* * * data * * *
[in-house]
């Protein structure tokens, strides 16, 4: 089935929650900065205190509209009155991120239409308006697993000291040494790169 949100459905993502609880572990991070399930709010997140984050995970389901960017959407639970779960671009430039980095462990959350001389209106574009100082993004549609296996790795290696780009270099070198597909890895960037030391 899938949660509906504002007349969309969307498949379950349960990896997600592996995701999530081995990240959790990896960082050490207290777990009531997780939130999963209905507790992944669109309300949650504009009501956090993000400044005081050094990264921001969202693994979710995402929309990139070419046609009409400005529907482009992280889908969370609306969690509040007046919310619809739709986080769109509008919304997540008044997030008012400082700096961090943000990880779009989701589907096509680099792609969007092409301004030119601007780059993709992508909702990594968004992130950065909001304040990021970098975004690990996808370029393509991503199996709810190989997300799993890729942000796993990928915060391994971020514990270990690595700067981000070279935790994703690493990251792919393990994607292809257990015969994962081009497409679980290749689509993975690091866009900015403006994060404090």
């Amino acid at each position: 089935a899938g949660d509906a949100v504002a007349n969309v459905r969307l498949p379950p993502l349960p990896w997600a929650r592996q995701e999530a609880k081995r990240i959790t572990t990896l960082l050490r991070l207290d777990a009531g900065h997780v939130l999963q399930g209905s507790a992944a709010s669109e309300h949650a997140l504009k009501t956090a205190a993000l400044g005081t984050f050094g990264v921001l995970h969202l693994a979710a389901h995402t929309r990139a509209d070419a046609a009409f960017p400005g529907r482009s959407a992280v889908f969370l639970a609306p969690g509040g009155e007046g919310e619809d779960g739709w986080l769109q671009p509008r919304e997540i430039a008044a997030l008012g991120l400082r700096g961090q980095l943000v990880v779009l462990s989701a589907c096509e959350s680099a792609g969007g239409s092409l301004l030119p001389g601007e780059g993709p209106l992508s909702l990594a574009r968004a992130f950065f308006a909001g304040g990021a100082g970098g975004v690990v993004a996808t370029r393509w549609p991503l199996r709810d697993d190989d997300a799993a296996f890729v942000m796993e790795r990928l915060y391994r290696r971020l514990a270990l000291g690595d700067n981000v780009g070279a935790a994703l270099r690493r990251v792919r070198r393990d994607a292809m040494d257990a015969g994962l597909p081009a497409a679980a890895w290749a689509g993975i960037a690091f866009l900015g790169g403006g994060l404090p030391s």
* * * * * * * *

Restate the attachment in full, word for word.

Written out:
[in-house]
């Protein structure tokens, strides 16, 4: 089935929650900065205190509209009155991120239409308006697993000291040494790169 949100459905993502609880572990991070399930709010997140984050995970389901960017959407639970779960671009430039980095462990959350001389209106574009100082993004549609296996790795290696780009270099070198597909890895960037030391 899938949660509906504002007349969309969307498949379950349960990896997600592996995701999530081995990240959790990896960082050490207290777990009531997780939130999963209905507790992944669109309300949650504009009501956090993000400044005081050094990264921001969202693994979710995402929309990139070419046609009409400005529907482009992280889908969370609306969690509040007046919310619809739709986080769109509008919304997540008044997030008012400082700096961090943000990880779009989701589907096509680099792609969007092409301004030119601007780059993709992508909702990594968004992130950065909001304040990021970098975004690990996808370029393509991503199996709810190989997300799993890729942000796993990928915060391994971020514990270990690595700067981000070279935790994703690493990251792919393990994607292809257990015969994962081009497409679980290749689509993975690091866009900015403006994060404090």
């Amino acid at each position: 089935a899938g949660d509906a949100v504002a007349n969309v459905r969307l498949p379950p993502l349960p990896w997600a929650r592996q995701e999530a609880k081995r990240i959790t572990t990896l960082l050490r991070l207290d777990a009531g900065h997780v939130l999963q399930g209905s507790a992944a709010s669109e309300h949650a997140l504009k009501t956090a205190a993000l400044g005081t984050f050094g990264v921001l995970h969202l693994a979710a389901h995402t929309r990139a509209d070419a046609a009409f960017p400005g529907r482009s959407a992280v889908f969370l639970a609306p969690g509040g009155e007046g919310e619809d779960g739709w986080l769109q671009p509008r919304e997540i430039a008044a997030l008012g991120l400082r700096g961090q980095l943000v990880v779009l462990s989701a589907c096509e959350s680099a792609g969007g239409s092409l301004l030119p001389g601007e780059g993709p209106l992508s909702l990594a574009r968004a992130f950065f308006a909001g304040g990021a100082g970098g975004v690990v993004a996808t370029r393509w549609p991503l199996r709810d697993d190989d997300a799993a296996f890729v942000m796993e790795r990928l915060y391994r290696r971020l514990a270990l000291g690595d700067n981000v780009g070279a935790a994703l270099r690493r990251v792919r070198r393990d994607a292809m040494d257990a015969g994962l597909p081009a497409a679980a890895w290749a689509g993975i960037a690091f866009l900015g790169g403006g994060l404090p030391s």